This report examines President Trump’s emerging counter-terrorism policies, the dilemmas his administration faces in battling ISIS and al-Qaeda across the Middle East and South Asia, and how to avoid deepening the disorder both groups exploit.
Too often, the Afghan Local Police (ALP) has preyed on those it is meant to guard. Some members are outright bandits, exacerbating conflict. Rogue units should be disbanded, and better ones integrated into the armed forces. This must be done carefully and slowly, or else insurgents will win a new military edge.
As Pakistan seeks to consolidate its fragile democracy, it should seize the moment to improve relations with its Afghan neighbour. Its biggest challenge comes from within. The civilian government has to regain control over national security and foreign policy from the military.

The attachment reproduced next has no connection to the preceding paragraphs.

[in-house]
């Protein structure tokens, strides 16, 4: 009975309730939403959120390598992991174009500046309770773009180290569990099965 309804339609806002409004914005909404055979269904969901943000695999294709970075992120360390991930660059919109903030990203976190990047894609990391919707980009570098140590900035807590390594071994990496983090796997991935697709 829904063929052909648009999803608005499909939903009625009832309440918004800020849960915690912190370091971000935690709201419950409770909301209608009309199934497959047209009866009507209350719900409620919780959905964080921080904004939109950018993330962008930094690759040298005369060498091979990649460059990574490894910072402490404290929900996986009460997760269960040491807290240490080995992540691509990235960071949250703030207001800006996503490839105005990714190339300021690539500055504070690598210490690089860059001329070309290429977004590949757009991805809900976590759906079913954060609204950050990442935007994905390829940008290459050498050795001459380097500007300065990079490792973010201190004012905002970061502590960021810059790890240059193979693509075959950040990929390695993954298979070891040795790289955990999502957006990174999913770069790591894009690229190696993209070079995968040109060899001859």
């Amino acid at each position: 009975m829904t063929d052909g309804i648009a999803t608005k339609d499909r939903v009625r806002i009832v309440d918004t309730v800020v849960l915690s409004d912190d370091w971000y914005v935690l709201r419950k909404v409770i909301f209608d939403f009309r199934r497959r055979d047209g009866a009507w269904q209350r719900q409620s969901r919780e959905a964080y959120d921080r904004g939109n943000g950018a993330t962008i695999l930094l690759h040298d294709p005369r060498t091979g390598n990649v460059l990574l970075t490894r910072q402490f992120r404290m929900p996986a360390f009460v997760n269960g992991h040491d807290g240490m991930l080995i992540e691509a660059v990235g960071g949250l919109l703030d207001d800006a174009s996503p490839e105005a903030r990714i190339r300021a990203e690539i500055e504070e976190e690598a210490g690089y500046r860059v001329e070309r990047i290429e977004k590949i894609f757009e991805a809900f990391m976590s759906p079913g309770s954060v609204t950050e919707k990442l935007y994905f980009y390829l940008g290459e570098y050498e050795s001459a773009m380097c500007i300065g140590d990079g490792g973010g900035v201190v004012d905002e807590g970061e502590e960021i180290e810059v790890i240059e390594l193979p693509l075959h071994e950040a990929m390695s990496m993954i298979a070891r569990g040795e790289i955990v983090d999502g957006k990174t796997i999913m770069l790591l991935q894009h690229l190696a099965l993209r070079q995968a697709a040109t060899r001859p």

Afghanistan’s new president, Ashraf Ghani, inherits a government that is running out of money and losing ground to the insurgency. As foreign troops withdraw, the new government must stay united and move quickly on reforms.
To contain a growing, increasingly confident insurgency as NATO troops withdraw, Afghanistan needs continued international support, including military, and the new government in Kabul will need to reinvigorate the state’s commitment to the rule of law.
The U.S. and Afghan governments are unleashing more violence based on the same rationale that it would tilt this stalemate to favor their conditions at the table.
U.S. allies in Afghanistan should push for a greater diplomatic political component to the U.S. strategy. As it stands, [it] sets the stage for more violence while closing avenues for de-escalation.